Grand Haven to decide future of Chinook Pier site

Ottawa County

GRAND HAVEN, Mich. (WOOD) — The City of Grand Haven is working to decide next steps for Chinook Pier. 

Back in December, the city notified store owners at Chinook Pier that they would need to vacate the premises due to a mold issue. They say the problem was so severe the building would not be safe for use for the summer.

“We’d been maintaining and taking care of the buildings, except they had crawl space under them, which was basically at water level, and they were always moist, always damp and eventually the buildings got moldy,” Grand Haven Mayor Bob Monetza explained.

After attempting to remediate the property, the city decided to demolish the entire building and repurpose it.

Chinook Pier in Grand Haven. (June 29, 2020)

In the meantime, a handful of the existing 12 shops were relocated to the Grand Trunk Historic Depot. The building is now split into five sections by temporary walls. There are ice cream shops at each end of the building. 

“It has been a whirlwind,” said Kristin Favreau, who owns the Peace Frogs store now in the historic depot. “It is a great space and we love seeing the water. We love downtown. We’re in close proximity. It’s amazing.”

The city originally planned to renovate the historic depot and use it as a public space. It says it had not planned to permanently relocate the shops to the depot, but all options are still being considered.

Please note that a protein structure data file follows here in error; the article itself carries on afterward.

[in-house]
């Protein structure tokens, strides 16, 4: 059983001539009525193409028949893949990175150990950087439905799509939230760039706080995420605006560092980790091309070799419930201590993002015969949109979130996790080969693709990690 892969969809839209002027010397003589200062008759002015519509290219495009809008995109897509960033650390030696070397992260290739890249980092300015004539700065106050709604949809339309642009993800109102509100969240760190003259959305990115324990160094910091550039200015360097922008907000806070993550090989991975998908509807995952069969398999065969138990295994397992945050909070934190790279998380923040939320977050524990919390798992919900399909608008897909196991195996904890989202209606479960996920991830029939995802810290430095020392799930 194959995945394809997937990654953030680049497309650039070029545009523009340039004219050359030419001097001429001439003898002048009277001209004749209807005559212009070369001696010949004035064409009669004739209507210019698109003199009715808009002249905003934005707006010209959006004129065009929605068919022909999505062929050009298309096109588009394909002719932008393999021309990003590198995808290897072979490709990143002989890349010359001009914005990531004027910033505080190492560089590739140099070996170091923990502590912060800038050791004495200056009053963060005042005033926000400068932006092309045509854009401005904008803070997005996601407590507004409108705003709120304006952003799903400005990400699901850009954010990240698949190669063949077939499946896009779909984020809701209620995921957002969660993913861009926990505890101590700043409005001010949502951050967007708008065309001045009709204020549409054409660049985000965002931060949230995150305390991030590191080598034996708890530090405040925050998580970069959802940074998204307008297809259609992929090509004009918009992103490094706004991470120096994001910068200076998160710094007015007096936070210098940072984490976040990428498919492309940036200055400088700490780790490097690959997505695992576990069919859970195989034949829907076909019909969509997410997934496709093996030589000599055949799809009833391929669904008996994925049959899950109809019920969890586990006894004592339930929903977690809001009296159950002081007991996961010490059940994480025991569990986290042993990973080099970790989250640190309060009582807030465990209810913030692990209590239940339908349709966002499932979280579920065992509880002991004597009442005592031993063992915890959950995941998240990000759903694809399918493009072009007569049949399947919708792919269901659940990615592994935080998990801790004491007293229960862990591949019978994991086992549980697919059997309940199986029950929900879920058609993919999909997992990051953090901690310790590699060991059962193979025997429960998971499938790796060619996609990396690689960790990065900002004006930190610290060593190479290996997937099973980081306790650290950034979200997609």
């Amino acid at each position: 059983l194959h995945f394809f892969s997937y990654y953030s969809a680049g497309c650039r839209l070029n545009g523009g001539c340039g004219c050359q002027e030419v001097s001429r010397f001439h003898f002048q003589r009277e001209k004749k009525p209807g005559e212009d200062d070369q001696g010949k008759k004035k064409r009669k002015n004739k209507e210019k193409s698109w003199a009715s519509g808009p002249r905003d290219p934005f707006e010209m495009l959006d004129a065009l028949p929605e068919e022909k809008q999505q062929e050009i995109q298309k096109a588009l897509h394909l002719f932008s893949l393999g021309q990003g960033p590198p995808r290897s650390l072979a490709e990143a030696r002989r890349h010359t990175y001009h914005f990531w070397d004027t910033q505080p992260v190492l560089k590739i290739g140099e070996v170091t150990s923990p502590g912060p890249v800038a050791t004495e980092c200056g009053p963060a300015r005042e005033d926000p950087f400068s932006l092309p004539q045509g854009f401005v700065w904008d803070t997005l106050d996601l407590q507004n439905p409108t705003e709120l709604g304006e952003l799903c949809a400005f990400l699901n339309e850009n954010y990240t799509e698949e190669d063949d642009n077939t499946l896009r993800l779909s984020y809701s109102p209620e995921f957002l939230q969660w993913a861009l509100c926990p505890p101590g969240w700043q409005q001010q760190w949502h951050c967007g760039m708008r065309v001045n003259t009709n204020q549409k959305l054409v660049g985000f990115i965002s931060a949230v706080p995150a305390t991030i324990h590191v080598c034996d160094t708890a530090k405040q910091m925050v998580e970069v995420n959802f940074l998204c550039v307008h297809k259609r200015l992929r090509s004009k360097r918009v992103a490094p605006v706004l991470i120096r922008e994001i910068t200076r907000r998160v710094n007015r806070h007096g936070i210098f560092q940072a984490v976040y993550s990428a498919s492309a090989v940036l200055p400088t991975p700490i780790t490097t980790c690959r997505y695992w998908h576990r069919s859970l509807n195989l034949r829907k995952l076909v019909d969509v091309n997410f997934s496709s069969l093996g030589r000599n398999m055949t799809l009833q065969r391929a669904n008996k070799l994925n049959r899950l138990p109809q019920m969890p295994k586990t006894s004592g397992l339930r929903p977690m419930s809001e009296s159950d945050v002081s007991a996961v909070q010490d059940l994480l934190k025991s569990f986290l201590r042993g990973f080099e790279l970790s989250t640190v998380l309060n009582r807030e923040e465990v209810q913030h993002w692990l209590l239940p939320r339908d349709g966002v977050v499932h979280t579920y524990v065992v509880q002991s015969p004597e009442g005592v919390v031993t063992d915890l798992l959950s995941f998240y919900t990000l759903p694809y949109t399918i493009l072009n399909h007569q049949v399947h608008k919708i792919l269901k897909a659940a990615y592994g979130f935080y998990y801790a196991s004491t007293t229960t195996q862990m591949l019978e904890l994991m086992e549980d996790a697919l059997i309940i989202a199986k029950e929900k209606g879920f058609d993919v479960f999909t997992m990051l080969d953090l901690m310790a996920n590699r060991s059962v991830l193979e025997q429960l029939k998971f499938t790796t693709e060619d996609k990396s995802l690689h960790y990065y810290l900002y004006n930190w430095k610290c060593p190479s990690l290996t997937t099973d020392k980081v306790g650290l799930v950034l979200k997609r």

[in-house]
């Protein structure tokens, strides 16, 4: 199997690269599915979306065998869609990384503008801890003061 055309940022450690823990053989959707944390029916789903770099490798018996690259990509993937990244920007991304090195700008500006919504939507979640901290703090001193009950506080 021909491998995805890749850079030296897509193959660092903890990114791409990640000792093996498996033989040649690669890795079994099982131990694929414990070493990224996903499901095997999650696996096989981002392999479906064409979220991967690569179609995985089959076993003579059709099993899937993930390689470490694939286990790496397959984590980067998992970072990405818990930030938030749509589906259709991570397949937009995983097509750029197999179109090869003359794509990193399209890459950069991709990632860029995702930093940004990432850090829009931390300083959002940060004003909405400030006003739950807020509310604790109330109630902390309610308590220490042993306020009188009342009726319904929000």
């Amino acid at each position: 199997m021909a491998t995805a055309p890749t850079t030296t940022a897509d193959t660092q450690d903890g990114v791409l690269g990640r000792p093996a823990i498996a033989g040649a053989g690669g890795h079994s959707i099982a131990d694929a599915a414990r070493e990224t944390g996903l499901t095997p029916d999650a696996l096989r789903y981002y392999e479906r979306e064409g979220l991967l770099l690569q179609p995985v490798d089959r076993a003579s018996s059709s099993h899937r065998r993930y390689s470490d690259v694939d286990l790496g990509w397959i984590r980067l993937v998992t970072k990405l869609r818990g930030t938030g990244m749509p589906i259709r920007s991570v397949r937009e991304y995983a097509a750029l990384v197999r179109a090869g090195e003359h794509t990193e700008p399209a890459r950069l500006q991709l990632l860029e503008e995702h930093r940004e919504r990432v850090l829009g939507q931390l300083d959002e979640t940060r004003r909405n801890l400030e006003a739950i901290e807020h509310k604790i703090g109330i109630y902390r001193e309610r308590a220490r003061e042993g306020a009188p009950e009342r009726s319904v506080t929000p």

With money from the Michigan Municipal League, the city launched a $60,000 study to whether rebuilding the shops at Chinook Pier is its best option. 

“We don’t really know what the future is or what the future of the Chinook Pier space will be. We’re thinking kind of a broad vision from here all the way to where our locomotive is,” Monetza said.

Monetza says over the next few months, the city plans to take input from residents on next steps for the pier. The mayor says he hopes they land on a multi-use space of some kind. 

“Something people can be proud of. Something people will say, ‘We’d like to go by there,’ whether they’re residents or not, and enjoy that space. So whatever it takes to do that. We’ll find out what the community wants and we just want to best outcome,” said Monetza.

The city says it will soon launch a website to collect data and ideas from the community. It says this year will be used to study the space and depending on the results, it may be able to rebuild after the study concludes.

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